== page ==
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AU - Scarbecz, Mark

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N2 - INTRODUCTION: An examiner-blinded, randomized, parallel, three-cell, controlled clinical trial was conducted to compare the efficacy of a new powered toothbrush (Hydrabrush) to that of two presently marketed power brushes (Oral-B and Sonicare) in reducing stain, supragingival plaque, gingivitis and the signs of periodontitis while monitoring safety. METHODS: One hundred ten subjects were randomly assigned to three groups (35--Oral-B group, 36--Sonicare group, and 39--Hydrabrush group). Subjects were instructed to use the assigned powered toothbrush according to the manufacturer's instructions for 2-minutes duration twice per day. Clinical examinations conducted at baseline and at weeks 4, 8, and 12 included the following parameters: (1) oral tissues; (2) staining; (3) plaque index; (4) gingivitis; (5) probing depth; (6) clinical attachment loss; and 7) bleeding on probing. RESULTS: The results showed that the body intensity and extent of stain and the gingival intensity and extent of stain at 8 and 12 weeks, respectively, were significantly less in the Hydrabrush group compared with the Sonicare group. The modified gingival index (MGI) in all groups significantly decreased over the 12 weeks. However, the groups did not differ from each other statistically. At 4, 8 and 12 weeks, the Hydrabrush group had statistically significantly less plaque than the Sonicare group. At 4 weeks, the Hydrabrush group had statistically significantly lower mean probing depth than both the Oral-B and Sonicare groups. At 8 and 12 weeks, the Hydrabrush group had statistically significantly lower mean probing depths than the Sonicare group. With regard to mean percentage of sites with probing depth > or =4 mm, the Hydrabrush group had statistically significantly fewer sites > or =4 mm at 4, 8 and 12 weeks. Differences among the groups in clinical attachment loss at 4, 8 and 12 weeks were representative of small imbalances at baseline. No differences were seen among the treatment groups with regard to gingival recession and bleeding on probing. CONCLUSIONS: With the exception of clinical attachment loss, all subject groups were balanced for all measured clinical parameters at baseline. Tooth stain became significantly less in the Hydrabrush group compared with the Sonicare group at 8 and 12 weeks. At all examinations, the Hydrabrush group had statistically significantly less plaque than the Sonicare group. At 4 weeks, the Hydrabrush group had statistically significantly lower mean probing depth than both the Oral-B and Sonicare groups, and at 8 and 12 weeks, the Hydrabrush group had statistically significantly lower mean probing depth than the Sonicare group. With regard to mean percentage of sites with probing depth > or =4 mm, the Hydrabrush group had statistically significantly fewer sites > or =4 mm when compared to the other two tested brushes at all examinations. No differences were seen among the treatment groups with regard to gingival recession and bleeding on probing and none of the tested brushes caused any adverse reactions.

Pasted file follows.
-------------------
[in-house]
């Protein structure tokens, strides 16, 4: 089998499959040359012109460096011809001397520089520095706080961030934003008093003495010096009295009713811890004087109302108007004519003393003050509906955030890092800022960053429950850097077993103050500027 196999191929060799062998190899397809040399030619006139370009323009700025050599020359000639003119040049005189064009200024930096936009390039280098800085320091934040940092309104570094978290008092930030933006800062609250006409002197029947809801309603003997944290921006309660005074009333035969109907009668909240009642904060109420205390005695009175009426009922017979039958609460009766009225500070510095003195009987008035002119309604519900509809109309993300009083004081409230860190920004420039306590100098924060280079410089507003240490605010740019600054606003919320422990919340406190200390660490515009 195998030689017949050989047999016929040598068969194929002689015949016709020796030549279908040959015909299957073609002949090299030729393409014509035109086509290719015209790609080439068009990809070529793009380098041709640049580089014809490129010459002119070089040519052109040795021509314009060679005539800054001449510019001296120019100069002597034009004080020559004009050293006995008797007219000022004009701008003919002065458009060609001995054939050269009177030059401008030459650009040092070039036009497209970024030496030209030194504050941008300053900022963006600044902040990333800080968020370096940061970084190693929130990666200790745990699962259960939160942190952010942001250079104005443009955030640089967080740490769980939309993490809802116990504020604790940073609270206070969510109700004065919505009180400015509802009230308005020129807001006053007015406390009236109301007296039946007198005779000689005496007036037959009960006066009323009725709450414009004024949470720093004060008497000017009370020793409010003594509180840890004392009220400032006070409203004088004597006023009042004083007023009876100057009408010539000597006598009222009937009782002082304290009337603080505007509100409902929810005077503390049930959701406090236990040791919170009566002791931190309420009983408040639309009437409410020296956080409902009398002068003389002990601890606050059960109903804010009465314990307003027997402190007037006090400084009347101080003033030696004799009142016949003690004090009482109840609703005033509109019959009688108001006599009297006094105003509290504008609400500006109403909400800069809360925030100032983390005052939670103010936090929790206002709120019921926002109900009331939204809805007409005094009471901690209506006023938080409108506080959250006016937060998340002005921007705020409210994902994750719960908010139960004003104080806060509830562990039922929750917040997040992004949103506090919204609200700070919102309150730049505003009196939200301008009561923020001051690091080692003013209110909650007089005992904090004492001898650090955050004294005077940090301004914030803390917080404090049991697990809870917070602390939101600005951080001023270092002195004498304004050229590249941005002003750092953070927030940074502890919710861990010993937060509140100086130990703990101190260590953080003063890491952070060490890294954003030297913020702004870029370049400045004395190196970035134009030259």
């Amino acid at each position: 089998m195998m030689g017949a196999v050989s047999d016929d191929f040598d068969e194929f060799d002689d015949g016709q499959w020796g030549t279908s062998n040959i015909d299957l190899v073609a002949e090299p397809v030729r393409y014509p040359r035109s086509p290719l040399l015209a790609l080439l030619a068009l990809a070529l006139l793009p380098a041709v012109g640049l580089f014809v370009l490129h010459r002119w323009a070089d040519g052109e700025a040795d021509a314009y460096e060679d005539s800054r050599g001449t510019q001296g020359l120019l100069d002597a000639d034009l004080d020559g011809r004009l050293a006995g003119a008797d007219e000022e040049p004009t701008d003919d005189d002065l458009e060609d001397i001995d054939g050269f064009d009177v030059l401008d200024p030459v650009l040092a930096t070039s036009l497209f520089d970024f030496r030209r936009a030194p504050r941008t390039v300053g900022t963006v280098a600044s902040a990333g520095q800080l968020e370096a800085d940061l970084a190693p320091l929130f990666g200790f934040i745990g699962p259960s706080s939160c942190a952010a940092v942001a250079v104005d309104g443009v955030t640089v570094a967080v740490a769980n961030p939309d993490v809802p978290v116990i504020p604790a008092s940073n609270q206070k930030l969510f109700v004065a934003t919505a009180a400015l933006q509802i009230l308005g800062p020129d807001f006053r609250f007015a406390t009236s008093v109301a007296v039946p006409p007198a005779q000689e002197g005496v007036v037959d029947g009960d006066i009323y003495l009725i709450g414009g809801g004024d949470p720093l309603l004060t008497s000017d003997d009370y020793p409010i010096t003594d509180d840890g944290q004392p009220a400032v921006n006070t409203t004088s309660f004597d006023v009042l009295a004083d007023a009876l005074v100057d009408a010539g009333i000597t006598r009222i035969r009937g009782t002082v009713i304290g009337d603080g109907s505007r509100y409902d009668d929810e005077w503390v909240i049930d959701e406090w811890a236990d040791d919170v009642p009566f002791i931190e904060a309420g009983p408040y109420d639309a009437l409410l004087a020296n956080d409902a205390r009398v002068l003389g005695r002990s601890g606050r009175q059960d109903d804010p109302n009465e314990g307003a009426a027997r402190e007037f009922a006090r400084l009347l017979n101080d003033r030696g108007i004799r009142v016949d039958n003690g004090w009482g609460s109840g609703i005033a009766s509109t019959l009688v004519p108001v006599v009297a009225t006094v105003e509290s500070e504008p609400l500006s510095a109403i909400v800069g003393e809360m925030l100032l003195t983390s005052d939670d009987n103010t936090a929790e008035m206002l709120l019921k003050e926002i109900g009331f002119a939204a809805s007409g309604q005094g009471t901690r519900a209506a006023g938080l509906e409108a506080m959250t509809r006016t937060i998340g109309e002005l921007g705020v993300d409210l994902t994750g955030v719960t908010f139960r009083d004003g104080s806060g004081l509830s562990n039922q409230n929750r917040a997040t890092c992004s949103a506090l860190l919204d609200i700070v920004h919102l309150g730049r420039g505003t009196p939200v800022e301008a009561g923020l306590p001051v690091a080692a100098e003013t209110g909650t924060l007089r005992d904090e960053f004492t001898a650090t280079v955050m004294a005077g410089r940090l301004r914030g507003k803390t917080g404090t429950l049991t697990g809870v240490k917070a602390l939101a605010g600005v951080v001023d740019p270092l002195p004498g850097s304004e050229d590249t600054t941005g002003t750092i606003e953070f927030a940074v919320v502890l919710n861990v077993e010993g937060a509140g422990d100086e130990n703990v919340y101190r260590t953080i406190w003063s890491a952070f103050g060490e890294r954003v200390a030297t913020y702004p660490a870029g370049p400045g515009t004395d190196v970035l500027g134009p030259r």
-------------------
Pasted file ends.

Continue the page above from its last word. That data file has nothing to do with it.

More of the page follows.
AB - INTRODUCTION: An examiner-blinded, randomized, parallel, three-cell, controlled clinical trial was conducted to compare the efficacy of a new powered toothbrush (Hydrabrush) to that of two presently marketed power brushes (Oral-B and Sonicare) in reducing stain, supragingival plaque, gingivitis and the signs of periodontitis while monitoring safety. METHODS: One hundred ten subjects were randomly assigned to three groups (35--Oral-B group, 36--Sonicare group, and 39--Hydrabrush group). Subjects were instructed to use the assigned powered toothbrush according to the manufacturer's instructions for 2-minutes duration twice per day. Clinical examinations conducted at baseline and at weeks 4, 8, and 12 included the following parameters: (1) oral tissues; (2) staining; (3) plaque index; (4) gingivitis; (5) probing depth; (6) clinical attachment loss; and 7) bleeding on probing. RESULTS: The results showed that the body intensity and extent of stain and the gingival intensity and extent of stain at 8 and 12 weeks, respectively, were significantly less in the Hydrabrush group compared with the Sonicare group. The modified gingival index (MGI) in all groups significantly decreased over the 12 weeks. However, the groups did not differ from each other statistically. At 4, 8 and 12 weeks, the Hydrabrush group had statistically significantly less plaque than the Sonicare group. At 4 weeks, the Hydrabrush group had statistically significantly lower mean probing depth than both the Oral-B and Sonicare groups. At 8 and 12 weeks, the Hydrabrush group had statistically significantly lower mean probing depths than the Sonicare group. With regard to mean percentage of sites with probing depth > or =4 mm, the Hydrabrush group had statistically significantly fewer sites > or =4 mm at 4, 8 and 12 weeks. Differences among the groups in clinical attachment loss at 4, 8 and 12 weeks were representative of small imbalances at baseline. No differences were seen among the treatment groups with regard to gingival recession and bleeding on probing. CONCLUSIONS: With the exception of clinical attachment loss, all subject groups were balanced for all measured clinical parameters at baseline. Tooth stain became significantly less in the Hydrabrush group compared with the Sonicare group at 8 and 12 weeks. At all examinations, the Hydrabrush group had statistically significantly less plaque than the Sonicare group. At 4 weeks, the Hydrabrush group had statistically significantly lower mean probing depth than both the Oral-B and Sonicare groups, and at 8 and 12 weeks, the Hydrabrush group had statistically significantly lower mean probing depth than the Sonicare group. With regard to mean percentage of sites with probing depth > or =4 mm, the Hydrabrush group had statistically significantly fewer sites > or =4 mm when compared to the other two tested brushes at all examinations. No differences were seen among the treatment groups with regard to gingival recession and bleeding on probing and none of the tested brushes caused any adverse reactions.